Connecting Introverts in Your Youth Ministry - Part 1
Thu, 11 Jul 2013 - 2:20 PM CST
In her book Quiet, Susan Cain writes about
a recent visit she made to a California mega church. Within minutes of walking
in the doors, Cain noted that the Sunday worship service, while beaming with
enthusiasm, was largely geared toward extroverts. Almost every item on the run
sheet, from singing to hand-shaking, appeared bred for the extrovert mind. Even
a person's spirituality, Cain writes, seemed to be based on their outward
As an introvert myself, Cain's observations
didn't come as a surprise. In a world where Christian maturity is frequently
defined by passion, I often found myself out of place as a teenager. Does not
doing the Cupid Shuffle when the band plays a fast song mean I'm not as spiritual as those who do? What about my place in the
youth ministry? Can I still connect with others if I'm not the kid who runs
around with our group's logo painted on my chest?
What if we as student pastors are looking
at youth ministry all wrong? Could it be possible that we are hurting what God
is doing in the lives of introverts by setting extrovert standards in our
Maybe you've struggled with connecting
introverts to your ministry. How can you as a youth worker mold an experience
that will appeal not to just the extrovert, but the introvert as well? I'll be
answering this question in the next couple
of articles by sharing with you some tips I try to
implement in my group. In this post, I start with the social aspect of introversion.
a setting comfortable to both extroverts and introverts. Having everyone give
each other bear hugs as you transition out of worship sounds like a good idea,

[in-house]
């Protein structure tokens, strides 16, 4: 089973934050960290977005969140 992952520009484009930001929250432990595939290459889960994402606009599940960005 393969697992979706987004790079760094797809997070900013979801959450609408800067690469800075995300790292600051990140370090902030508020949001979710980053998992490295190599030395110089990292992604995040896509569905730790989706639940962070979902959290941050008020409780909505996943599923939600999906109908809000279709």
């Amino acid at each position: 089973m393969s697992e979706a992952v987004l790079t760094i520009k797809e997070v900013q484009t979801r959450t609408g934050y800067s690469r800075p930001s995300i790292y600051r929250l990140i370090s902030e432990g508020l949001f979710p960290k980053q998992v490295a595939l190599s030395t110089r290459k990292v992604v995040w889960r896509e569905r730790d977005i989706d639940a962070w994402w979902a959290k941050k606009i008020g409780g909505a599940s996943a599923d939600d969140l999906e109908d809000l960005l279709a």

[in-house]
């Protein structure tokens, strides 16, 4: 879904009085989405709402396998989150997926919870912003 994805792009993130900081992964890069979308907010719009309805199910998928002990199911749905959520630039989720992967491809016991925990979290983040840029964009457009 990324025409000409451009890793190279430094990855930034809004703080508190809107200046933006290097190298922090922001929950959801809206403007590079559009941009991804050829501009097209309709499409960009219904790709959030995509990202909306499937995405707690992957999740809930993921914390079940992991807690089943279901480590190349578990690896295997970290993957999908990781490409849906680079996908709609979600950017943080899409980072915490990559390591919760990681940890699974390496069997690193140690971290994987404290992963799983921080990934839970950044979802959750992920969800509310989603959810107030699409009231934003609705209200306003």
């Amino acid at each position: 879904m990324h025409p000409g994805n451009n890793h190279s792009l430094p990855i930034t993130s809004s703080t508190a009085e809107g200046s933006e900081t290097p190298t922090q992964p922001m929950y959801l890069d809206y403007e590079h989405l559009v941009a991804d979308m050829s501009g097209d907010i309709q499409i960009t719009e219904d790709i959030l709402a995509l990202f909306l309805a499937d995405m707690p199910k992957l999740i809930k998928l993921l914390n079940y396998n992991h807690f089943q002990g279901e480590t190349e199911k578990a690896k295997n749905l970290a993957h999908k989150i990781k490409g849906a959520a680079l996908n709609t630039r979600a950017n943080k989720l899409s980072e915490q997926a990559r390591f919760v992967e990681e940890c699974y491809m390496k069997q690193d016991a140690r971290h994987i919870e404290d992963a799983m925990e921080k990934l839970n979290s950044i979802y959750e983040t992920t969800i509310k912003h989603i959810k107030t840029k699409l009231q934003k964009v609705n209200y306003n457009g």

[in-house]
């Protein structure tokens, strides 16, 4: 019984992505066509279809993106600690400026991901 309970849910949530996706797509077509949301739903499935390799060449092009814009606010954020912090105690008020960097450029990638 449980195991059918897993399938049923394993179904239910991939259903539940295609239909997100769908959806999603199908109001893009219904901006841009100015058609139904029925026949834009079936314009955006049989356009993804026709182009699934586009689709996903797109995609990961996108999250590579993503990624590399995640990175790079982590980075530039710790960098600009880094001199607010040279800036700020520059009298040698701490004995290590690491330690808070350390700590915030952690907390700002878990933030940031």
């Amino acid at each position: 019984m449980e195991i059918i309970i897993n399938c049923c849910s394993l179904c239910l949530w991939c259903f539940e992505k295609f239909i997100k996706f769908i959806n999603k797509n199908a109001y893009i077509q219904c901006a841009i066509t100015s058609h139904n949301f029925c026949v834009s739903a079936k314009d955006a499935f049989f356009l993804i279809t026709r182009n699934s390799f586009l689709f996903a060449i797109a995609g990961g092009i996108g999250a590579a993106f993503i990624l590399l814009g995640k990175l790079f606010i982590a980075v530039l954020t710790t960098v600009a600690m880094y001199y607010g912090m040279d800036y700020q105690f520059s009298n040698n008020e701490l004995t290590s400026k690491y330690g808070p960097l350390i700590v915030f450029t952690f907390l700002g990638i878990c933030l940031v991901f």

but it might not be the most comfortable for
introverts. It's possible that calling all of the students down to the
front during "How He Loves" is a little awkward for some. Craft a youth service
where both introverts and extroverts feel their personalities are welcome. You
can do this by making sure there's a balance of intimate as well as large-scale
moments. Mix up group games with partner-style activities. Have small-group or
private prayer along with altar calls. Think close and big.
introverts form relationships with one or two other people. If you drop
introverts into a large group of students, odds are they'll spend most of the
conversation as a quiet observer. Instead, try introducing them to one or two
other teenagers their age. Another idea is to put
them on a small ministry team. This will give these students an opportunity to
serve and form relationships with those around them.
to know introverts in a small group setting. As an introvert, I prefer getting
to know someone at a small coffee shop over a loud noisy youth room. One on one
time is how I build my relationships. If you have a quiet student that just
doesn't seem to connect, try going out with them for a soda.
because an introvert isn't talking, doesn't mean they are uncomfortable. Sometimes introverts like to observe. It's not always
creepy or uncomfortable. Be okay with students who are quiet. It's possible
that they're enjoying the atmosphere and really don't have anything they feel
like saying at the moment. This is where wisdom decides if silence is
self-imposed or a sign of disconnect.
Introverts aren't better or worse than
outgoing individuals, they're just different. By understanding their
uniqueness, youth leaders are better equipped to make both groups feel welcome
in their ministries.
Follow Wade on Twitter (@WadeHance) and
check out his blog at www.wadebearden.com.